Motifs found on walls of Sinop Castle
Within the framework of the City Square Project, initiated to bring the historical beauties of the northern province of Sinop to light, the historical richness of the city started unfolding after the buildings in front of the castle walls were removed.
The bull head figures have been found on the castle wall at the back of the military casino, which will be built as a public garden.
The figures, which are believed to belong to the period of King Mithridat VI, who was born in Sinop and ruled in Anatolia between 120 and 63 B.C., were carved on stones as a symbol of power of that period.
Placed at the entrances of the kingdom buildings and various temples, the figures show the importance given to bulls in ancient times.
Cemalettin Kaya, board member of the Sinop History and Culture Research Association, said: “These figures are not in their original place; they were later moved here. They were taken from temples, ancient palaces, and the entrances of buildings and roofs in the city. These were the animals used by soothsayers in fortune telling in ancient times. They are found in various parts of Sinop.”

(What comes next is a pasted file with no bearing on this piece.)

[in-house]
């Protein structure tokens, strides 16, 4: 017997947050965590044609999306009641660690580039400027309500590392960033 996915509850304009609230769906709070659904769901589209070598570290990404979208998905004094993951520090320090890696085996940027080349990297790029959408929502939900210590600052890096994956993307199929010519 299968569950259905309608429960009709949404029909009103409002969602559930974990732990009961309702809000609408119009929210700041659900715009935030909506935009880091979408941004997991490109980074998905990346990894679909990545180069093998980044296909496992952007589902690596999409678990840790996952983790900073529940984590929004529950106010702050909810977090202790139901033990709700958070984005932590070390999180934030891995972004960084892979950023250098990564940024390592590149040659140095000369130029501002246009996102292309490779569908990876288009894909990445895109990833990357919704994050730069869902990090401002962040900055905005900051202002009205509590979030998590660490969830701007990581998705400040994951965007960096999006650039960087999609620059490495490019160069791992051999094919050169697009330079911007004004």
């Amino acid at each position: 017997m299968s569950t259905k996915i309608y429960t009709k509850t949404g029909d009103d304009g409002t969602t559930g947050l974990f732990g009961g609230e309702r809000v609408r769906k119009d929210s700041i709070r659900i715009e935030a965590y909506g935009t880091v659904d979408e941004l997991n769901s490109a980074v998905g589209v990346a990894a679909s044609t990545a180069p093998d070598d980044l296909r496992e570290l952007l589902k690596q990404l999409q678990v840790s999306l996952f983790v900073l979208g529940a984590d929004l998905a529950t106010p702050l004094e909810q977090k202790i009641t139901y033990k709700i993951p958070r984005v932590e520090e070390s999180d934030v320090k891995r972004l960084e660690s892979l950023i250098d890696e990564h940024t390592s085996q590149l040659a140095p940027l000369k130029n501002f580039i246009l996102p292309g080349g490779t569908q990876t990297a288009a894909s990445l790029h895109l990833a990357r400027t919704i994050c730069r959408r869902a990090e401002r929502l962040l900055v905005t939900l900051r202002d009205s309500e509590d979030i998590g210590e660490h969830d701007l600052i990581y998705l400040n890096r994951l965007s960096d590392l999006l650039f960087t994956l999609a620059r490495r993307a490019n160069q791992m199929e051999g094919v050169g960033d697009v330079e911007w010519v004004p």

Kaya said that the making of the figures dates back to a minimum of 2,500 years, adding: “There are many similar artefacts on the castle walls. They probably symbolize sacrifice ceremony.”
Kaya said that Strabon, the Greek historian and philosopher born in Amasya who lived between 64 B.C. and 24 A.D., mentioned in his inscriptions that the Sinop Castle walls were the most beautiful walls in the world.
“The outer walls of this castle were removed over time, they were used in buildings, schools, the construction of prison and the government building. In all the records in ancient times, in Rome, Genoa and even the Ottoman Empire, there is a document of who will repair them.”